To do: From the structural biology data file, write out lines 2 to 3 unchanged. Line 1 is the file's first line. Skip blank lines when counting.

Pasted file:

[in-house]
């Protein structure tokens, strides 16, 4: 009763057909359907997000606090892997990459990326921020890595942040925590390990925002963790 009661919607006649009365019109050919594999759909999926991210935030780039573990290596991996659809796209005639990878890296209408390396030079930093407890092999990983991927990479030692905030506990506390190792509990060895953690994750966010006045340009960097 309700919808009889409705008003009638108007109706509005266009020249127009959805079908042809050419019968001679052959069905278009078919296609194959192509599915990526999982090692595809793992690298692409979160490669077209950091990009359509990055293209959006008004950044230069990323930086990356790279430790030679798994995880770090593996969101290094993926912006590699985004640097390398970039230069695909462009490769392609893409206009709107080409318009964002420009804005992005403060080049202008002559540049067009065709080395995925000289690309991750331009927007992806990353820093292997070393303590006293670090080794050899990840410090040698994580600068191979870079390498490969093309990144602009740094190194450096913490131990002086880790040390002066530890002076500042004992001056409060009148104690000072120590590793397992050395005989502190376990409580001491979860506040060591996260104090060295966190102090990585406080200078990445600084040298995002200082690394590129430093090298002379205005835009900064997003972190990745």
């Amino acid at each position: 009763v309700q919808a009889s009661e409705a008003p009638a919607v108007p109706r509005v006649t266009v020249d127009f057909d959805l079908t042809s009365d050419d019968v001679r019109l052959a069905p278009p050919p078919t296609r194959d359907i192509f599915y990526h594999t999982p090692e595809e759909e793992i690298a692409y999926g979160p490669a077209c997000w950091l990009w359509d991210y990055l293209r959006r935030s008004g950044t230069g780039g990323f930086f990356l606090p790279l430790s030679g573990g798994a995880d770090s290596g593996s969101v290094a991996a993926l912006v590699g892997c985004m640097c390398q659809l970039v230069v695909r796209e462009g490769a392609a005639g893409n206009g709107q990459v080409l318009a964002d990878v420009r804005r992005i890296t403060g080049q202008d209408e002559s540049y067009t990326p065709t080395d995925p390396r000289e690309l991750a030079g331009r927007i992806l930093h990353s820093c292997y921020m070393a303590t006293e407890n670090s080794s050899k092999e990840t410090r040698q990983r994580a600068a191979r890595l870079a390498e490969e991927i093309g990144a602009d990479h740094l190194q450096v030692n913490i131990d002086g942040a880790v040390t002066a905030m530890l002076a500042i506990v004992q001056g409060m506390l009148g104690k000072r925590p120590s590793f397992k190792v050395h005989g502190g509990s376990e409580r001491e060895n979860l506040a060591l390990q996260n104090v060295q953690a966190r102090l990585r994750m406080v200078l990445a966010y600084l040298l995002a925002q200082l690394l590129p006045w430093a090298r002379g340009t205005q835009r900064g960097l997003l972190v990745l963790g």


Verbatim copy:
């Protein structure tokens, strides 16, 4: 009763057909359907997000606090892997990459990326921020890595942040925590390990925002963790 009661919607006649009365019109050919594999759909999926991210935030780039573990290596991996659809796209005639990878890296209408390396030079930093407890092999990983991927990479030692905030506990506390190792509990060895953690994750966010006045340009960097 309700919808009889409705008003009638108007109706509005266009020249127009959805079908042809050419019968001679052959069905278009078919296609194959192509599915990526999982090692595809793992690298692409979160490669077209950091990009359509990055293209959006008004950044230069990323930086990356790279430790030679798994995880770090593996969101290094993926912006590699985004640097390398970039230069695909462009490769392609893409206009709107080409318009964002420009804005992005403060080049202008002559540049067009065709080395995925000289690309991750331009927007992806990353820093292997070393303590006293670090080794050899990840410090040698994580600068191979870079390498490969093309990144602009740094190194450096913490131990002086880790040390002066530890002076500042004992001056409060009148104690000072120590590793397992050395005989502190376990409580001491979860506040060591996260104090060295966190102090990585406080200078990445600084040298995002200082690394590129430093090298002379205005835009900064997003972190990745």
């Amino acid at each position: 009763v309700q919808a009889s009661e409705a008003p009638a919607v108007p109706r509005v006649t266009v020249d127009f057909d959805l079908t042809s009365d050419d019968v001679r019109l052959a069905p278009p050919p078919t296609r194959d359907i192509f599915y990526h594999t999982p090692e595809e759909e793992i690298a692409y999926g979160p490669a077209c997000w950091l990009w359509d991210y990055l293209r959006r935030s008004g950044t230069g780039g990323f930086f990356l606090p790279l430790s030679g573990g798994a995880d770090s290596g593996s969101v290094a991996a993926l912006v590699g892997c985004m640097c390398q659809l970039v230069v695909r796209e462009g490769a392609a005639g893409n206009g709107q990459v080409l318009a964002d990878v420009r804005r992005i890296t403060g080049q202008d209408e002559s540049y067009t990326p065709t080395d995925p390396r000289e690309l991750a030079g331009r927007i992806l930093h990353s820093c292997y921020m070393a303590t006293e407890n670090s080794s050899k092999e990840t410090r040698q990983r994580a600068a191979r890595l870079a390498e490969e991927i093309g990144a602009d990479h740094l190194q450096v030692n913490i131990d002086g942040a880790v040390t002066a905030m530890l002076a500042i506990v004992q001056g409060m506390l009148g104690k000072r925590p120590s590793f397992k190792v050395h005989g502190g509990s376990e409580r001491e060895n979860l506040a060591l390990q996260n104090v060295q953690a966190r102090l990585r994750m406080v200078l990445a966010y600084l040298l995002a925002q200082l690394l590129p006045w430093a090298r002379g340009t205005q835009r900064g960097l997003l972190v990745l963790g």